This wasn’t anything that Willie or I planned. It was all Rachel’s brainchild. As a leader of this crew we have at InterMat, it makes me extremely proud to see how Rachel has grown and stepped up to assume a leadership role our her own in women’s media and the overall promotion of women’s wrestling or women in wrestling. There wasn’t anything tangible she hoped to get from her event, just camaraderie and bonding. 

    If there are any women out there who feel uncomfortable about their place in this sport; and believe me, there are people who don’t want to embrace women in wrestling media and/or all of the other roles I mentioned above - Rachel is an ally. Reach out to her. 

    I liked an interaction we had with an aspiring journalist

    After the Thursday night session, Kevin Claunch and I got our first taste of Kansas City Live, which was awesome. Late night, after the band was finished, Claunch and I were close to wrapping up and went inside one of the establishments to hang out. While swapping war stories and recapping the day on the mat, a female college student came up and apologized for interrupting. She saw my shirt and wanted to know if we were with InterMat.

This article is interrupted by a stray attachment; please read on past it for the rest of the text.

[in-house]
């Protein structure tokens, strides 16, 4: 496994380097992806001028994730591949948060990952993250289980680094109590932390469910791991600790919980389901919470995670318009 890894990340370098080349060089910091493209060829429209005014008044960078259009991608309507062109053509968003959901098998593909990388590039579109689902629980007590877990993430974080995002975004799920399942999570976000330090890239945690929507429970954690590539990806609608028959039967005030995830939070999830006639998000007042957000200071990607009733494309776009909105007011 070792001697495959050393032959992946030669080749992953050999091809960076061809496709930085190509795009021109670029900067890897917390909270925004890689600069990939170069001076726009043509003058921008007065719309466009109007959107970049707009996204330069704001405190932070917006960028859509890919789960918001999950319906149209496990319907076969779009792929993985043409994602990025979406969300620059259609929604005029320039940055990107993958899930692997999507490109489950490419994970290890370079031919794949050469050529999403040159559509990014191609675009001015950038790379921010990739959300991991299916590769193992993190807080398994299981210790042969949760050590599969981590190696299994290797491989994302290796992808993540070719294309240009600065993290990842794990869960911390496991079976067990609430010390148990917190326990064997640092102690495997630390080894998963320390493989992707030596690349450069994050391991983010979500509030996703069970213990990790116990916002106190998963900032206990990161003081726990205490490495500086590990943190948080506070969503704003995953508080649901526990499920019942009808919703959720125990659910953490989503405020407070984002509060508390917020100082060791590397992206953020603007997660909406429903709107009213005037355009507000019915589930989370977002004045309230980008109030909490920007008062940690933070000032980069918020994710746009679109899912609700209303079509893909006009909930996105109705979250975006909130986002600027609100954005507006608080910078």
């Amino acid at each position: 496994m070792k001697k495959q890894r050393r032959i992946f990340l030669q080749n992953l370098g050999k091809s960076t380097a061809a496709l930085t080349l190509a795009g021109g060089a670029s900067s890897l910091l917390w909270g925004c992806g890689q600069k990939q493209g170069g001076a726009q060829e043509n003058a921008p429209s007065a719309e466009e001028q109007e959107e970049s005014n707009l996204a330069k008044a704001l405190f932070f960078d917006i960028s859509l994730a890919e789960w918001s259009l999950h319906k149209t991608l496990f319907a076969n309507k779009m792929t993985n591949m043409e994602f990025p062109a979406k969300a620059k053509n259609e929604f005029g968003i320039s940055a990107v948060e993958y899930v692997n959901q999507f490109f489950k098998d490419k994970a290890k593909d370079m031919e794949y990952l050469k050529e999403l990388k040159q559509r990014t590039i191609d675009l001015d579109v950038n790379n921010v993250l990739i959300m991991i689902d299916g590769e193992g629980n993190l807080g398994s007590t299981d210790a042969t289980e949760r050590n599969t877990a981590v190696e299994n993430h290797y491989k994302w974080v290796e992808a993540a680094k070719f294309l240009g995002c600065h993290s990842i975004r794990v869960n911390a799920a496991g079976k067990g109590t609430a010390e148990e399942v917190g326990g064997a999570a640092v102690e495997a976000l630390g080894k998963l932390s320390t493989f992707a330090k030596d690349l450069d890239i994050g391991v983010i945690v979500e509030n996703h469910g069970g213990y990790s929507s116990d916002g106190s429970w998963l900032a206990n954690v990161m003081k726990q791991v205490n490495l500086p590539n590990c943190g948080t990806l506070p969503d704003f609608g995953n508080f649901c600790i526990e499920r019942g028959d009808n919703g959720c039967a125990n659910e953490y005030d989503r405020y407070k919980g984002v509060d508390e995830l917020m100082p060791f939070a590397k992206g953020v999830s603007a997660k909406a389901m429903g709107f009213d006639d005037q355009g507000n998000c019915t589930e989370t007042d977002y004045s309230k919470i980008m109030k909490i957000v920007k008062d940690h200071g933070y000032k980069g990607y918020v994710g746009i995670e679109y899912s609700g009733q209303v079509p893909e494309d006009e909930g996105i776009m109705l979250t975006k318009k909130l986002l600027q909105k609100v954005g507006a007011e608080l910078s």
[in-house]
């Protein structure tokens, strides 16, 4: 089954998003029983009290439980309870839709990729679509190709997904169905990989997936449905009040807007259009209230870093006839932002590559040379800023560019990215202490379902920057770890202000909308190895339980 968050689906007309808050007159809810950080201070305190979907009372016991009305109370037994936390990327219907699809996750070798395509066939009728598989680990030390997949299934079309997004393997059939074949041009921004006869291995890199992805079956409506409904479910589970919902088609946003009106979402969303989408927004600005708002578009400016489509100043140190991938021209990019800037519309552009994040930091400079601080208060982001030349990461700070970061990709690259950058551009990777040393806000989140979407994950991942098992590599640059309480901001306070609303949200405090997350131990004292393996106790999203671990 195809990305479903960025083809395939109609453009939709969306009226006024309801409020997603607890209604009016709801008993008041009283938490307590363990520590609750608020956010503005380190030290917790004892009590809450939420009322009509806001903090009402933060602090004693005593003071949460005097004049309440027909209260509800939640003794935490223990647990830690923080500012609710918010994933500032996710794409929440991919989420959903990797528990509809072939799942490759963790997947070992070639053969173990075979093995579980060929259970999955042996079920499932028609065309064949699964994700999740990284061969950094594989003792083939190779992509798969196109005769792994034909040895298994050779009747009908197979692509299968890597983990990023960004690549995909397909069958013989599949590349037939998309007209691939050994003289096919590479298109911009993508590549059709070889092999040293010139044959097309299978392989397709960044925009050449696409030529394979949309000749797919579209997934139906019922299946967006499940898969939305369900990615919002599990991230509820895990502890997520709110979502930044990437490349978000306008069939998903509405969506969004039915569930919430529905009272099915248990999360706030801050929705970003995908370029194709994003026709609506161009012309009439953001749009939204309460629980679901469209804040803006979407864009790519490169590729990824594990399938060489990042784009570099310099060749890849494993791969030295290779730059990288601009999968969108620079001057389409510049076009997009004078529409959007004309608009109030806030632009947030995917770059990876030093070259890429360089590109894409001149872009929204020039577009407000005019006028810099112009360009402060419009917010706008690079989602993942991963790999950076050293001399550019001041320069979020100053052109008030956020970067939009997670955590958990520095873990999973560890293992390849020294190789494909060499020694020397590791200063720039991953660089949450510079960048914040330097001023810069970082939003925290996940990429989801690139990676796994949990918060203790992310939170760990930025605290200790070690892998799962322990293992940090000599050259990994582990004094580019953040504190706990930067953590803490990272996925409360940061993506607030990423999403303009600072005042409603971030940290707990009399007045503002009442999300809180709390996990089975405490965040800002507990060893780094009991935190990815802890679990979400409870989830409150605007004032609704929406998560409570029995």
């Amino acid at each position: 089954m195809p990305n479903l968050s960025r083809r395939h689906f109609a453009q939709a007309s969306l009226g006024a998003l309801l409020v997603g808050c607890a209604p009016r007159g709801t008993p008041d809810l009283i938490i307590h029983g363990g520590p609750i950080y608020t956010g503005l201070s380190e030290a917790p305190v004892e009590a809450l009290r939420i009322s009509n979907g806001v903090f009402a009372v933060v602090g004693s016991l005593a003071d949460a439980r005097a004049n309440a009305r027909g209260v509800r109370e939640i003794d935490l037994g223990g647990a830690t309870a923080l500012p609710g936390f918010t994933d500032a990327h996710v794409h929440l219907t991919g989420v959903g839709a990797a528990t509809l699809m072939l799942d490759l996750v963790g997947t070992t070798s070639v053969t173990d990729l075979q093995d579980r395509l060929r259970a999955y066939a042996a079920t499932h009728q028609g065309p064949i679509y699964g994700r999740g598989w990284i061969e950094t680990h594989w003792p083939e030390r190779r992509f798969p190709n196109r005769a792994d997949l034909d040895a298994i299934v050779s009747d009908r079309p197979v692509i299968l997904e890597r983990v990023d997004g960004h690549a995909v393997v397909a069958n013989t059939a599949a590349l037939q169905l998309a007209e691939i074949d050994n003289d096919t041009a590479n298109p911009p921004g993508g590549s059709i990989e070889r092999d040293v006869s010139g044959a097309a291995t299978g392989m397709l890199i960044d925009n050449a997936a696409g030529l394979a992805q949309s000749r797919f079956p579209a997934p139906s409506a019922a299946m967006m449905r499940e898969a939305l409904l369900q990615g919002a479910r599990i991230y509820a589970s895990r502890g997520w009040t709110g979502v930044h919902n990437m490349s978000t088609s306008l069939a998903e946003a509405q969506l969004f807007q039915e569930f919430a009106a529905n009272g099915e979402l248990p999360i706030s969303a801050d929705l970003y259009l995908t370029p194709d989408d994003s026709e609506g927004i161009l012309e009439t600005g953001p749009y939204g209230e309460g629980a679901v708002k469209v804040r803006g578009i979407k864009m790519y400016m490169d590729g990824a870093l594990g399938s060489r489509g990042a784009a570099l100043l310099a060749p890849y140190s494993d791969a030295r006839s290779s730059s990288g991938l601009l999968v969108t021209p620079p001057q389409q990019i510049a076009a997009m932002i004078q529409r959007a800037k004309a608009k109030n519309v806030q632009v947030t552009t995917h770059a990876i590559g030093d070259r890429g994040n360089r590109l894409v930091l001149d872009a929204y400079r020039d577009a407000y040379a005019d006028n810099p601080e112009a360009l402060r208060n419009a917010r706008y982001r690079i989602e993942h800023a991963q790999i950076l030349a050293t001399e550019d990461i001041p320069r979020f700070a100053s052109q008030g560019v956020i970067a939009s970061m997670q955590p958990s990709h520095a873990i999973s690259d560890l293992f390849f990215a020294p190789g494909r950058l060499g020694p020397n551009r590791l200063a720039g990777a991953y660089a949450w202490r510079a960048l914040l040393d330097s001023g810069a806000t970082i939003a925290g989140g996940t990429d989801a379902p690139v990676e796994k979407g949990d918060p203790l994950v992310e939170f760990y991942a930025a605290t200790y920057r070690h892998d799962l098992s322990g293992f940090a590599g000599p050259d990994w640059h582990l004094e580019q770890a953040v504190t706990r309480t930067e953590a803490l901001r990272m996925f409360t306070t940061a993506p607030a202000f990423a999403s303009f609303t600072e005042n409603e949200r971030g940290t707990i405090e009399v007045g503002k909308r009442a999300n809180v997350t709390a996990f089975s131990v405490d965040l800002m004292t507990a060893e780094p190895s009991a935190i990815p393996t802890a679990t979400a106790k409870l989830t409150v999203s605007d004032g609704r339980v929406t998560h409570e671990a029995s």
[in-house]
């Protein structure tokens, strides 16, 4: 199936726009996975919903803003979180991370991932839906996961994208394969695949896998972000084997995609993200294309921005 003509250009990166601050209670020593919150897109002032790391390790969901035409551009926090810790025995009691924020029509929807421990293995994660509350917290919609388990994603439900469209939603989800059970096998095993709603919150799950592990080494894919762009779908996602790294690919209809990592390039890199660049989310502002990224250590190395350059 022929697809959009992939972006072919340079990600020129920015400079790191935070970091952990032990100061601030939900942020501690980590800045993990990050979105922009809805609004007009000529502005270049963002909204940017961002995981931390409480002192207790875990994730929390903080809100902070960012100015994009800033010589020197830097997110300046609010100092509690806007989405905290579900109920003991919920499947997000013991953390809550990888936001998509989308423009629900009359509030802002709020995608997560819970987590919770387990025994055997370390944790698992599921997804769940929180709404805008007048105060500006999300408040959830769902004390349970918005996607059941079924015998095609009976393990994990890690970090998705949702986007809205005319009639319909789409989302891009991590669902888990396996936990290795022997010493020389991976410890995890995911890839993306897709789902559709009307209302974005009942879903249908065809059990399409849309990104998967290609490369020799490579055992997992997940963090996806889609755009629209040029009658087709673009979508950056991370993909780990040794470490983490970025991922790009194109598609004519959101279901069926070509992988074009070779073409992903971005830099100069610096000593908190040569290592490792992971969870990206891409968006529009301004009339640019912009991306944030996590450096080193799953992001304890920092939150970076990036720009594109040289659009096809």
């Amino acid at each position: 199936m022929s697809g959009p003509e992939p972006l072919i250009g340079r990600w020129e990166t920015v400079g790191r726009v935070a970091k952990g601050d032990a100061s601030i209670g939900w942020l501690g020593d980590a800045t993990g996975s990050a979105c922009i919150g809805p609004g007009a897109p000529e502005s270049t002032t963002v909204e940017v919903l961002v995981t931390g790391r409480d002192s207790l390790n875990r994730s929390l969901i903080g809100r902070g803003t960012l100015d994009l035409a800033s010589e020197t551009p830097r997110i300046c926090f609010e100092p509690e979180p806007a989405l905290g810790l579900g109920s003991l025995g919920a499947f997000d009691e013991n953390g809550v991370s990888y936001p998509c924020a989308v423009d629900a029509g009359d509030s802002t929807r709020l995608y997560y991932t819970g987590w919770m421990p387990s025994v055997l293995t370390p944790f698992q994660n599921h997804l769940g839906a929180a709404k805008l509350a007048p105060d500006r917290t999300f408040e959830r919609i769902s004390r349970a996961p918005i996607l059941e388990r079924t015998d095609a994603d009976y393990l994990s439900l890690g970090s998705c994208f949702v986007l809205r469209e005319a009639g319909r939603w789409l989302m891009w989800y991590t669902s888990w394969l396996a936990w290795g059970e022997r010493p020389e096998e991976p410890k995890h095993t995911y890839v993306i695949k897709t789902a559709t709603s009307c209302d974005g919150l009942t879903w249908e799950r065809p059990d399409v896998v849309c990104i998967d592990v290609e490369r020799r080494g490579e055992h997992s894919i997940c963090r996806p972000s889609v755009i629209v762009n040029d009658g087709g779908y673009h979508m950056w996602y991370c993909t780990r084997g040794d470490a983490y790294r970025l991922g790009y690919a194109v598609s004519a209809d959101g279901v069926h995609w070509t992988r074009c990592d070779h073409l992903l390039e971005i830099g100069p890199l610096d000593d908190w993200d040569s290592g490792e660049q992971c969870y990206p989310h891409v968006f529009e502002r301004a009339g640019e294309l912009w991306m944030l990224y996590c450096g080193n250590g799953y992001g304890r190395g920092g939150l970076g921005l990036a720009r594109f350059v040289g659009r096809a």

We confirmed we were and she asked if we would mind answering a few questions for our journalism class. We did. It was quick and painless. No bother at all. 

    I still think that she thought she was intruding, which was nice of her. Once I thought more about it, I relished the opportunity to have our quick chat. 

    When Willie and I were throwing around ideas for the site in April of 2021, he told me he wanted to find the next “Greatest Mind in Wrestling” (his moniker, of course). I was once in that spot, willing to do anything to cover the sport I loved. Luckily, I had a great mentor (Jason Bryant) and that helped me on my way. 

    So, like the thought above regarding Rachel, if you are an aspiring wrestling media member in search of guidance and direction, talk to me. Whether it’s related to InterMat or not. I’d love nothing more than covering the next 40 NCAA tournaments, but at some point, the next generation will be ready to take over and I only hope that wrestling media is in a better place once I’m done.